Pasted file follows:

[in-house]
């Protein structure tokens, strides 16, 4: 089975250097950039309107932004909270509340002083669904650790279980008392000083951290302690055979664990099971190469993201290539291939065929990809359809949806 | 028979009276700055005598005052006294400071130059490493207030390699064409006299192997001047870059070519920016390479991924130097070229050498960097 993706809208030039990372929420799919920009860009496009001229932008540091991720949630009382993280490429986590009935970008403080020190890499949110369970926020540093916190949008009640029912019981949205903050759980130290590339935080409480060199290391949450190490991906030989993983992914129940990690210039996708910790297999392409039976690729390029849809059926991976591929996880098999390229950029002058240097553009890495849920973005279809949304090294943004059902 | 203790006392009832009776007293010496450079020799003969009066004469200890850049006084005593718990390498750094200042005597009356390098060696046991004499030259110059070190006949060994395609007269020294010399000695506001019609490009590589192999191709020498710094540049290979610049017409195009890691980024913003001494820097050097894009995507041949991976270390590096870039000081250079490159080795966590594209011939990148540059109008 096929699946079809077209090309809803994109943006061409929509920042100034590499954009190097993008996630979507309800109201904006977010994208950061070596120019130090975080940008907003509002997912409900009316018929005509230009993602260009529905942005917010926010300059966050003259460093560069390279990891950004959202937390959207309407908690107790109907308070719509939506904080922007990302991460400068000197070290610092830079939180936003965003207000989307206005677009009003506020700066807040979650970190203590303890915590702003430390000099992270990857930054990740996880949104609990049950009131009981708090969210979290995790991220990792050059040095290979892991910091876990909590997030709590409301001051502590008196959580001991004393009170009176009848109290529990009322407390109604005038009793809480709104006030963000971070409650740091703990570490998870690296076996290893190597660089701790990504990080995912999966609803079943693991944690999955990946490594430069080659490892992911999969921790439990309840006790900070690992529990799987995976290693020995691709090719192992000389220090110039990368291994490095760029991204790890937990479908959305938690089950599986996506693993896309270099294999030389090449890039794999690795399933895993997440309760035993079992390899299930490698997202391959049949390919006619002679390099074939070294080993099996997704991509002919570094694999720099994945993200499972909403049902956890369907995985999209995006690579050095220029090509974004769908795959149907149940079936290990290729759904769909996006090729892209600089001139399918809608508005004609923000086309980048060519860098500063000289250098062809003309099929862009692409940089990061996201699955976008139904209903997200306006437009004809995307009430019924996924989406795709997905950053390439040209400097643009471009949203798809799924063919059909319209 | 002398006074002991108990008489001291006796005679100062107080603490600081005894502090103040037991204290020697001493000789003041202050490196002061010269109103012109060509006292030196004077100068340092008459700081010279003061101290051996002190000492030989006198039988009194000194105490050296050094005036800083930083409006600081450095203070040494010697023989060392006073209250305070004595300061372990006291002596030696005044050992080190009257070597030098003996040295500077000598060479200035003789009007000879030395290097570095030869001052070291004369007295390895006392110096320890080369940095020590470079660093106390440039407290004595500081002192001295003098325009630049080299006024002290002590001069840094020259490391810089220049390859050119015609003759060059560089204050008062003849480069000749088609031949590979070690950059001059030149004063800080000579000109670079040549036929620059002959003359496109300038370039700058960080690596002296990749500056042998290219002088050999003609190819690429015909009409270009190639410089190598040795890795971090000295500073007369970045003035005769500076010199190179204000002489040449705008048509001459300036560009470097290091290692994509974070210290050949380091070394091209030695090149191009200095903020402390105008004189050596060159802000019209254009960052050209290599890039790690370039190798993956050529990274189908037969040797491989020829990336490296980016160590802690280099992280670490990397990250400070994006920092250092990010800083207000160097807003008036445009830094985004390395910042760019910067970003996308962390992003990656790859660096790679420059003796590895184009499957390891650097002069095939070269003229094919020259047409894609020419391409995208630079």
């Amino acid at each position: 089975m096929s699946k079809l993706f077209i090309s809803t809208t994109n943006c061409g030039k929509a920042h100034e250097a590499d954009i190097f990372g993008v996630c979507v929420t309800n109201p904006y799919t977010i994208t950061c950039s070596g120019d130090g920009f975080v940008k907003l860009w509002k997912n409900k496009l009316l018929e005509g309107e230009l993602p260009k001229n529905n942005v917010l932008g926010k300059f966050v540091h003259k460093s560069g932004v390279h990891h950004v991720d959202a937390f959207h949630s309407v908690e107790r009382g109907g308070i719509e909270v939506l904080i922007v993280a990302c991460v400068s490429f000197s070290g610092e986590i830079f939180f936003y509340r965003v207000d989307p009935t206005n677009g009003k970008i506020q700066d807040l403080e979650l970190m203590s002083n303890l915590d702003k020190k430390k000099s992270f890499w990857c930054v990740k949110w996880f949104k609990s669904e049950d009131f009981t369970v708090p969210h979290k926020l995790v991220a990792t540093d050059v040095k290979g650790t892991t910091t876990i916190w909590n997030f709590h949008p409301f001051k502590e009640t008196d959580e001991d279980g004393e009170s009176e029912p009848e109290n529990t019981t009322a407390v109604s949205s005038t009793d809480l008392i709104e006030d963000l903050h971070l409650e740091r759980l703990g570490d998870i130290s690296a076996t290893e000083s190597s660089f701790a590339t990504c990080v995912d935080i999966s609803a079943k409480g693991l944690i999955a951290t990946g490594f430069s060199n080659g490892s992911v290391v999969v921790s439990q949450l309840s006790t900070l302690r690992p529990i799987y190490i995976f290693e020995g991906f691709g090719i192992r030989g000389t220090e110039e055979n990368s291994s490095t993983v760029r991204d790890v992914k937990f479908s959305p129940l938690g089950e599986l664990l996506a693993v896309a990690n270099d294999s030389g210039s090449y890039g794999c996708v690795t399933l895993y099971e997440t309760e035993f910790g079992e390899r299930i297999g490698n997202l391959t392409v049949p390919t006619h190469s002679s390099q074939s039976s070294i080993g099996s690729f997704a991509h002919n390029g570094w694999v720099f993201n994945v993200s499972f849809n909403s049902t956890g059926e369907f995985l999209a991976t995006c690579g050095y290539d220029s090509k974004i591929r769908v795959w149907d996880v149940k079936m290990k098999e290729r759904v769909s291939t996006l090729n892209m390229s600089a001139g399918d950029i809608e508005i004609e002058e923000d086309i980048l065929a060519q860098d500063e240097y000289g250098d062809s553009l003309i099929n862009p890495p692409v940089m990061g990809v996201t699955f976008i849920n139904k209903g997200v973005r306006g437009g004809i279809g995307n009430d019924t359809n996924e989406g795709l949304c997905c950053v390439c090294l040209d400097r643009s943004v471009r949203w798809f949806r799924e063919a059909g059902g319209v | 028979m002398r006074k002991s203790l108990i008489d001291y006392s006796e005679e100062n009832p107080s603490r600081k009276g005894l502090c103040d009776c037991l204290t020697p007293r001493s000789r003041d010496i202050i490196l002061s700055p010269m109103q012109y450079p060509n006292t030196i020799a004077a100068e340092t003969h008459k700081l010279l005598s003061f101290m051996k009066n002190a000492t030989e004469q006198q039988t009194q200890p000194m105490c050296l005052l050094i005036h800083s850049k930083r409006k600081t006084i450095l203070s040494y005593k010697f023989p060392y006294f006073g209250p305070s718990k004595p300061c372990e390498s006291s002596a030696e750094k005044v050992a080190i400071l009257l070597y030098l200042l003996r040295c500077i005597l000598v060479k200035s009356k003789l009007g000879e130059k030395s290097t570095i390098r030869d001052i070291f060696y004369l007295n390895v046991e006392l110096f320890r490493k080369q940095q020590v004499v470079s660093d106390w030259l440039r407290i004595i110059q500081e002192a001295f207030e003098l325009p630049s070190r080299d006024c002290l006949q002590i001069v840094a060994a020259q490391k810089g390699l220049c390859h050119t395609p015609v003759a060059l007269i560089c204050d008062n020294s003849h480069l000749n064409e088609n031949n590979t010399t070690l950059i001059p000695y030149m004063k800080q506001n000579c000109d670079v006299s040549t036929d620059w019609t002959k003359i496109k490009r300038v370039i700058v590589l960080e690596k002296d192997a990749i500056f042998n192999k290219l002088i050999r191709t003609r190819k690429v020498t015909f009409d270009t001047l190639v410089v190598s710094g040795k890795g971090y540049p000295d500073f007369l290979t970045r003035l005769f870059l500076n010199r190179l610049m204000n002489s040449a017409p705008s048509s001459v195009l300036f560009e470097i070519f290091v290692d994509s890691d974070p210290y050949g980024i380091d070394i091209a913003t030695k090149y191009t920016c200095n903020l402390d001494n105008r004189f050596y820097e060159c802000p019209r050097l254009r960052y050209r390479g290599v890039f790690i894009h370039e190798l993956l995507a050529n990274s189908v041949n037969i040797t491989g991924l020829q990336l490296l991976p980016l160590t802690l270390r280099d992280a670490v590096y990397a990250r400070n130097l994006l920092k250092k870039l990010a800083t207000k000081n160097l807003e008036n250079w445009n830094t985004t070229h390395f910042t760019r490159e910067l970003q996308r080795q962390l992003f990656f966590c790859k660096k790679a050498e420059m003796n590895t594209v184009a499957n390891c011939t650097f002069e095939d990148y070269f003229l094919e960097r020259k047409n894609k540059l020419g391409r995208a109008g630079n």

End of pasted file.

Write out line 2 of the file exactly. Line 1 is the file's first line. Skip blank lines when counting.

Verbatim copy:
């Protein structure tokens, strides 16, 4: 089975250097950039309107932004909270509340002083669904650790279980008392000083951290302690055979664990099971190469993201290539291939065929990809359809949806 | 028979009276700055005598005052006294400071130059490493207030390699064409006299192997001047870059070519920016390479991924130097070229050498960097 993706809208030039990372929420799919920009860009496009001229932008540091991720949630009382993280490429986590009935970008403080020190890499949110369970926020540093916190949008009640029912019981949205903050759980130290590339935080409480060199290391949450190490991906030989993983992914129940990690210039996708910790297999392409039976690729390029849809059926991976591929996880098999390229950029002058240097553009890495849920973005279809949304090294943004059902 | 203790006392009832009776007293010496450079020799003969009066004469200890850049006084005593718990390498750094200042005597009356390098060696046991004499030259110059070190006949060994395609007269020294010399000695506001019609490009590589192999191709020498710094540049290979610049017409195009890691980024913003001494820097050097894009995507041949991976270390590096870039000081250079490159080795966590594209011939990148540059109008 096929699946079809077209090309809803994109943006061409929509920042100034590499954009190097993008996630979507309800109201904006977010994208950061070596120019130090975080940008907003509002997912409900009316018929005509230009993602260009529905942005917010926010300059966050003259460093560069390279990891950004959202937390959207309407908690107790109907308070719509939506904080922007990302991460400068000197070290610092830079939180936003965003207000989307206005677009009003506020700066807040979650970190203590303890915590702003430390000099992270990857930054990740996880949104609990049950009131009981708090969210979290995790991220990792050059040095290979892991910091876990909590997030709590409301001051502590008196959580001991004393009170009176009848109290529990009322407390109604005038009793809480709104006030963000971070409650740091703990570490998870690296076996290893190597660089701790990504990080995912999966609803079943693991944690999955990946490594430069080659490892992911999969921790439990309840006790900070690992529990799987995976290693020995691709090719192992000389220090110039990368291994490095760029991204790890937990479908959305938690089950599986996506693993896309270099294999030389090449890039794999690795399933895993997440309760035993079992390899299930490698997202391959049949390919006619002679390099074939070294080993099996997704991509002919570094694999720099994945993200499972909403049902956890369907995985999209995006690579050095220029090509974004769908795959149907149940079936290990290729759904769909996006090729892209600089001139399918809608508005004609923000086309980048060519860098500063000289250098062809003309099929862009692409940089990061996201699955976008139904209903997200306006437009004809995307009430019924996924989406795709997905950053390439040209400097643009471009949203798809799924063919059909319209 | 002398006074002991108990008489001291006796005679100062107080603490600081005894502090103040037991204290020697001493000789003041202050490196002061010269109103012109060509006292030196004077100068340092008459700081010279003061101290051996002190000492030989006198039988009194000194105490050296050094005036800083930083409006600081450095203070040494010697023989060392006073209250305070004595300061372990006291002596030696005044050992080190009257070597030098003996040295500077000598060479200035003789009007000879030395290097570095030869001052070291004369007295390895006392110096320890080369940095020590470079660093106390440039407290004595500081002192001295003098325009630049080299006024002290002590001069840094020259490391810089220049390859050119015609003759060059560089204050008062003849480069000749088609031949590979070690950059001059030149004063800080000579000109670079040549036929620059002959003359496109300038370039700058960080690596002296990749500056042998290219002088050999003609190819690429015909009409270009190639410089190598040795890795971090000295500073007369970045003035005769500076010199190179204000002489040449705008048509001459300036560009470097290091290692994509974070210290050949380091070394091209030695090149191009200095903020402390105008004189050596060159802000019209254009960052050209290599890039790690370039190798993956050529990274189908037969040797491989020829990336490296980016160590802690280099992280670490990397990250400070994006920092250092990010800083207000160097807003008036445009830094985004390395910042760019910067970003996308962390992003990656790859660096790679420059003796590895184009499957390891650097002069095939070269003229094919020259047409894609020419391409995208630079």